AD is associated with neuronal loss and progressive synaptic dysfunction, accompanied by the deposition of amyloid-β (Aβ) peptide, a cleavage product of the amyloid-β protein precursor (AβPP), and abnormal forms of tau protein, markers that have been used as diagnostic criteria for the disease [9, 10]. These constitute the hallmarks of AD, but whether they are causes of AD or consequences is unknown. We suggest that these are indicators of an infectious etiology. In the case of AD, it is often not realized that microbes can cause chronic as well as acute diseases; that some microbes can remain latent in the body with the potential for reactivation, the effects of which might occur years after initial infection; and that people can be infected but not necessarily affected, such that ‘controls’, even if infected, are asymptomatic

  • 6.
    Libard, Sylwia
    et al.
    Umeå University, Faculty of Medicine, Department of Pharmacology and Clinical Neuroscience, Clinical Neuroscience.
    Laurell, Katarina
    Umeå University, Faculty of Medicine, Department of Pharmacology and Clinical Neuroscience, Clinical Neuroscience.
    Cesarini, Kristina Giuliana
    Alafuzoff, Irina
    Progression of Alzheimer's Disease-Related Pathology and Cell Counts in a Patient with Idiopathic Normal Pressure Hydrocephalus2018In: Journal of Alzheimer's Disease, ISSN 1387-2877, E-ISSN 1875-8908, Vol. 61, no 4, p. 1451-1462Article in journal (Refereed)
    Abstract [en]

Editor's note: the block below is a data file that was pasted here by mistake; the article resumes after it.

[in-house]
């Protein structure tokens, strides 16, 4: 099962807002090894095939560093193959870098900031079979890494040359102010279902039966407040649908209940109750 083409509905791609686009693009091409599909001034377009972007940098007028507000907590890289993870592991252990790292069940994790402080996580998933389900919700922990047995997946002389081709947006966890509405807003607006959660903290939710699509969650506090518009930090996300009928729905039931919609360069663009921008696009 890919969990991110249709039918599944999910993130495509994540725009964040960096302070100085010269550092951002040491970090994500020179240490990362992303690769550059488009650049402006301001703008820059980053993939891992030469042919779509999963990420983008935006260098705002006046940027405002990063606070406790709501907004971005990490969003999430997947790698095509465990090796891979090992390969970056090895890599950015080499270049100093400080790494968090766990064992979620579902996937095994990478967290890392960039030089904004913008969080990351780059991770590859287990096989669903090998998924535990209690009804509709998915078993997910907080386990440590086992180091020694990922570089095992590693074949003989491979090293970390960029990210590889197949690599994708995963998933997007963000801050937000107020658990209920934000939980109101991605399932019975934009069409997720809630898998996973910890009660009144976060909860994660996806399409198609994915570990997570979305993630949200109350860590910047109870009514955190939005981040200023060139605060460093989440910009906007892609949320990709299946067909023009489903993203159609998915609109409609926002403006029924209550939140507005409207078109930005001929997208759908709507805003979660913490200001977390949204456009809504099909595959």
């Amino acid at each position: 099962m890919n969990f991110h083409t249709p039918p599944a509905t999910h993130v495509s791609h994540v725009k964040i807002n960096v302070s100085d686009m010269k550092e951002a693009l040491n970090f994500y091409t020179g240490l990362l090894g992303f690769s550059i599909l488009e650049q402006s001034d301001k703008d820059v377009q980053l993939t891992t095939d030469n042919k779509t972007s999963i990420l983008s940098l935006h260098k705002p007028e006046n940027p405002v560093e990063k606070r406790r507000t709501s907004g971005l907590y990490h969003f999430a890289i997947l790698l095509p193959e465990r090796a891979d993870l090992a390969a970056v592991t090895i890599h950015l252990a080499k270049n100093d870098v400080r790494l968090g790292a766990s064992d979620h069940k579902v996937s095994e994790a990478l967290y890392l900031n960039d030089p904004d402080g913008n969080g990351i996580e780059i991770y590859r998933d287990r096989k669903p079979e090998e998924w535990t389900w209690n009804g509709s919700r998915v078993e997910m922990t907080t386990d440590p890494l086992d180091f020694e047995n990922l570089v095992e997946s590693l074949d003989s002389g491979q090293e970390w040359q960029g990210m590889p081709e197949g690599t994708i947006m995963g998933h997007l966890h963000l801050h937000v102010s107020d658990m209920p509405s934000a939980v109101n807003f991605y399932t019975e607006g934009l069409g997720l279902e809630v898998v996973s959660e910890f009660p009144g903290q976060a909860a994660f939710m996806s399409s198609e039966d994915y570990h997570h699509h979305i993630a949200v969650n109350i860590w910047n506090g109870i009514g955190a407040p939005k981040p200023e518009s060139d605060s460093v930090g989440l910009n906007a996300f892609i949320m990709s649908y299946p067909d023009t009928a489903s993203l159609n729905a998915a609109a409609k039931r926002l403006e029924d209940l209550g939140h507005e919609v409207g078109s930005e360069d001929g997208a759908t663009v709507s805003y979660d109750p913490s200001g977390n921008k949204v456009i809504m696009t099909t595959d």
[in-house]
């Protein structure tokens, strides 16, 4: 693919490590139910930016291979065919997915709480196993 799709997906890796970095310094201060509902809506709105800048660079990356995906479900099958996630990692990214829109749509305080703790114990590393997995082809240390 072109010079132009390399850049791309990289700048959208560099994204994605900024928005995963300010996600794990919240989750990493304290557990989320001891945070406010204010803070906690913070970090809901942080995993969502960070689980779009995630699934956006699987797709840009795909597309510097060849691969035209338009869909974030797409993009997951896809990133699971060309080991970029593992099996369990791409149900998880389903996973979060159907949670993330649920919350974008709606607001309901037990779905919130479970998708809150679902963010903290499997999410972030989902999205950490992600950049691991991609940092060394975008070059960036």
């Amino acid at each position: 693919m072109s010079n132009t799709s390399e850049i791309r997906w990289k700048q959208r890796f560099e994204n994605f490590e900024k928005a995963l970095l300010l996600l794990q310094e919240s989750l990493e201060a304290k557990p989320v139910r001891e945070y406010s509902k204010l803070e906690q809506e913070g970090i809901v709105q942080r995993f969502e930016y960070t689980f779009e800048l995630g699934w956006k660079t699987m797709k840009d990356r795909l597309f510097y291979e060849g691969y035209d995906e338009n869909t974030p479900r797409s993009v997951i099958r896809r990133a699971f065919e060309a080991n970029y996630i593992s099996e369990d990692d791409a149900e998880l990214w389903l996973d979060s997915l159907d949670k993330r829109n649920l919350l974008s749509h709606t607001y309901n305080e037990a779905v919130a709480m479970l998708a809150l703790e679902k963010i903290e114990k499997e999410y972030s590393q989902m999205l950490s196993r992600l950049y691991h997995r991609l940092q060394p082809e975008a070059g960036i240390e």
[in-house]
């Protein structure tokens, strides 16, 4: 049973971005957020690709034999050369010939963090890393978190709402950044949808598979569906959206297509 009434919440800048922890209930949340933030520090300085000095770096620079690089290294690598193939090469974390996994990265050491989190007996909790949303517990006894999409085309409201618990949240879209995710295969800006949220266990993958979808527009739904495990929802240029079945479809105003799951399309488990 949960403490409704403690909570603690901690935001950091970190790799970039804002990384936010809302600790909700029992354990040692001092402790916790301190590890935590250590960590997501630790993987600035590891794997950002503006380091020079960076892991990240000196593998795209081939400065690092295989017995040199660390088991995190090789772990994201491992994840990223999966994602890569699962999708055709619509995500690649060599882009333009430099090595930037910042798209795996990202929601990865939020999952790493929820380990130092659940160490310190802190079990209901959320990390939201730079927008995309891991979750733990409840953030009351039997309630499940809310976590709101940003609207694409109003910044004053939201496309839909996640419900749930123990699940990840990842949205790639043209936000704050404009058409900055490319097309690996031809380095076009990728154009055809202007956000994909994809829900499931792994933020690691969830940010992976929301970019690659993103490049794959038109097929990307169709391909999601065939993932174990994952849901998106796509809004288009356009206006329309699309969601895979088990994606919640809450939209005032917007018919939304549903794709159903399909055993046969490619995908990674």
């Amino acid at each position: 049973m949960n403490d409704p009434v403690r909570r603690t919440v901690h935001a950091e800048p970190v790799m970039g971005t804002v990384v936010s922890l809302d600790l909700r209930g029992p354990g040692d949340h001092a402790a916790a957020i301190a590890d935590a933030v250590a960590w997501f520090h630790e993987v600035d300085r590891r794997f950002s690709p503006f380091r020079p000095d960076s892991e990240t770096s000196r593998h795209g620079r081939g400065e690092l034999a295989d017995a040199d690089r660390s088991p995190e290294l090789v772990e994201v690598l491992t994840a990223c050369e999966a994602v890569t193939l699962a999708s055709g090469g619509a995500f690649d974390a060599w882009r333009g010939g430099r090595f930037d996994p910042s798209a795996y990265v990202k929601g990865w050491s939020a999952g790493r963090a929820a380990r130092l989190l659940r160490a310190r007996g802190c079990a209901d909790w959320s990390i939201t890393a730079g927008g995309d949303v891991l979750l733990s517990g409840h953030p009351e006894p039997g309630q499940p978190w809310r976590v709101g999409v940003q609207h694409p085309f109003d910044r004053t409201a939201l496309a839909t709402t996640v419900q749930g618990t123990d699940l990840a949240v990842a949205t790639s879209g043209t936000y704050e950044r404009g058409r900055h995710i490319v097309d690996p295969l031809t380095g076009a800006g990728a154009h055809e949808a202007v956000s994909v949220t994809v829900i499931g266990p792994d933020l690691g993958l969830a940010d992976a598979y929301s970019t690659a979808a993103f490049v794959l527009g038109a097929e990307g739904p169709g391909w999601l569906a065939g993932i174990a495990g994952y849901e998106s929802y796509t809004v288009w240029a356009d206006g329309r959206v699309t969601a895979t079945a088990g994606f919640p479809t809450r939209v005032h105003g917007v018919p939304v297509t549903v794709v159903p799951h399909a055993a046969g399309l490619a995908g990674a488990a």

We had an opportunity to assess the change observed in the brain regarding Alzheimer's disease (AD)-related alterations, cell count, and inflammation that took place during a period of 21 months in a subject with a definite diagnosis of AD and idiopathic Normal Pressure Hydrocephalus (iNPH). Four neuronal markers, i.e., synaptophysin, microtubule associated protein 2, non-phosphorylated neurofilament H (SMI32), and embryonic lethal abnormal visual system proteins 3/4 HuC/HuD (HuC/HuD); three microglial markers CD68, Human Leucocytic Antigen DR, ionized calcium-binding adaptor molecule 1, glial fibrillary acidic protein (GFAP); and AD-related markers, hyperphosphorylated iota (HP iota) and amyloid-beta (A beta, A beta(40), A beta(42)) were assessed. Morphometrically assessed immunoreactivity of all neuronal and all microglial markers and A beta(42) decreased parallel with an increase in the HP iota in the frontal cortex. The expression of GFAP was stable with time. The first sample was obtained during the therapeutic shunting procedure for iNPH, and the second sample was obtained postmortem. Negligible reactive changes were observed surrounding the shunt channel. In conclusion, in the late stage of AD with time, a neuronal loss, increase in the HP iota, and decrease in A beta(42) and microglia was observed, whereas the expression of GFAP was rather stable. The observations described here suggest that when a brain biopsy has been obtained from an adult subject with iNPH, the assessment of postmortem brain is of major significance.